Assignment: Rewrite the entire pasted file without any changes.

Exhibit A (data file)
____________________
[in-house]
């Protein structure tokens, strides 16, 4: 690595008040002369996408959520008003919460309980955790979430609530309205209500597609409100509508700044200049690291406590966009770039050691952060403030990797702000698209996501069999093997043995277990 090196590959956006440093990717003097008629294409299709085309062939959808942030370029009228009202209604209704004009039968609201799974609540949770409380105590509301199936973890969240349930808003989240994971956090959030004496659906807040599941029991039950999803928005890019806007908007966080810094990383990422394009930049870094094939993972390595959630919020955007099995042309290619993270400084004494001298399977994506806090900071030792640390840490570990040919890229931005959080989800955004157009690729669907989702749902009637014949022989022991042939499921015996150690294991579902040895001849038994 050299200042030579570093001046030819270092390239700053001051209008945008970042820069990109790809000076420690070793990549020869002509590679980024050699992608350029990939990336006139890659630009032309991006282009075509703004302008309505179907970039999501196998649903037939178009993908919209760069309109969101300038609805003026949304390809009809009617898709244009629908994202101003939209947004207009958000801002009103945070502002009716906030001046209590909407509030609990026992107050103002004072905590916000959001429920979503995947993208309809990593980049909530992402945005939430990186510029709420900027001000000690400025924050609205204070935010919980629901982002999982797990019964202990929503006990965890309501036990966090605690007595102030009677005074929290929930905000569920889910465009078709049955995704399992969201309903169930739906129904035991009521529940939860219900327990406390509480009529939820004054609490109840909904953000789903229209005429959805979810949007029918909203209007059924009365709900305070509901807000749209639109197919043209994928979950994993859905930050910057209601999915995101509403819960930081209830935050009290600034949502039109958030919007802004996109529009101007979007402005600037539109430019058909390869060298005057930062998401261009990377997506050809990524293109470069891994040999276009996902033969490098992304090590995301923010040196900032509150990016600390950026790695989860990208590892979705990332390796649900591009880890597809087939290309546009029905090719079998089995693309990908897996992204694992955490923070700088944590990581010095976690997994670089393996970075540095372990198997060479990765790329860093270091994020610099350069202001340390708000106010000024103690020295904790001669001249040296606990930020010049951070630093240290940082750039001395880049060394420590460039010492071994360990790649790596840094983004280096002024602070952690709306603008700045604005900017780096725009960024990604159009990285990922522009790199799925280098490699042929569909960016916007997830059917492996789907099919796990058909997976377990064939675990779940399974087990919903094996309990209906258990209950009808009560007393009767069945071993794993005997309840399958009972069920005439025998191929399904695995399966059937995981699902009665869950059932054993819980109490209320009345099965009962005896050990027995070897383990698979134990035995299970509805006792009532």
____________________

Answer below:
[in-house]
């Protein structure tokens, strides 16, 4: 690595008040002369996408959520008003919460309980955790979430609530309205209500597609409100509508700044200049690291406590966009770039050691952060403030990797702000698209996501069999093997043995277990 090196590959956006440093990717003097008629294409299709085309062939959808942030370029009228009202209604209704004009039968609201799974609540949770409380105590509301199936973890969240349930808003989240994971956090959030004496659906807040599941029991039950999803928005890019806007908007966080810094990383990422394009930049870094094939993972390595959630919020955007099995042309290619993270400084004494001298399977994506806090900071030792640390840490570990040919890229931005959080989800955004157009690729669907989702749902009637014949022989022991042939499921015996150690294991579902040895001849038994 050299200042030579570093001046030819270092390239700053001051209008945008970042820069990109790809000076420690070793990549020869002509590679980024050699992608350029990939990336006139890659630009032309991006282009075509703004302008309505179907970039999501196998649903037939178009993908919209760069309109969101300038609805003026949304390809009809009617898709244009629908994202101003939209947004207009958000801002009103945070502002009716906030001046209590909407509030609990026992107050103002004072905590916000959001429920979503995947993208309809990593980049909530992402945005939430990186510029709420900027001000000690400025924050609205204070935010919980629901982002999982797990019964202990929503006990965890309501036990966090605690007595102030009677005074929290929930905000569920889910465009078709049955995704399992969201309903169930739906129904035991009521529940939860219900327990406390509480009529939820004054609490109840909904953000789903229209005429959805979810949007029918909203209007059924009365709900305070509901807000749209639109197919043209994928979950994993859905930050910057209601999915995101509403819960930081209830935050009290600034949502039109958030919007802004996109529009101007979007402005600037539109430019058909390869060298005057930062998401261009990377997506050809990524293109470069891994040999276009996902033969490098992304090590995301923010040196900032509150990016600390950026790695989860990208590892979705990332390796649900591009880890597809087939290309546009029905090719079998089995693309990908897996992204694992955490923070700088944590990581010095976690997994670089393996970075540095372990198997060479990765790329860093270091994020610099350069202001340390708000106010000024103690020295904790001669001249040296606990930020010049951070630093240290940082750039001395880049060394420590460039010492071994360990790649790596840094983004280096002024602070952690709306603008700045604005900017780096725009960024990604159009990285990922522009790199799925280098490699042929569909960016916007997830059917492996789907099919796990058909997976377990064939675990779940399974087990919903094996309990209906258990209950009808009560007393009767069945071993794993005997309840399958009972069920005439025998191929399904695995399966059937995981699902009665869950059932054993819980109490209320009345099965009962005896050990027995070897383990698979134990035995299970509805006792009532």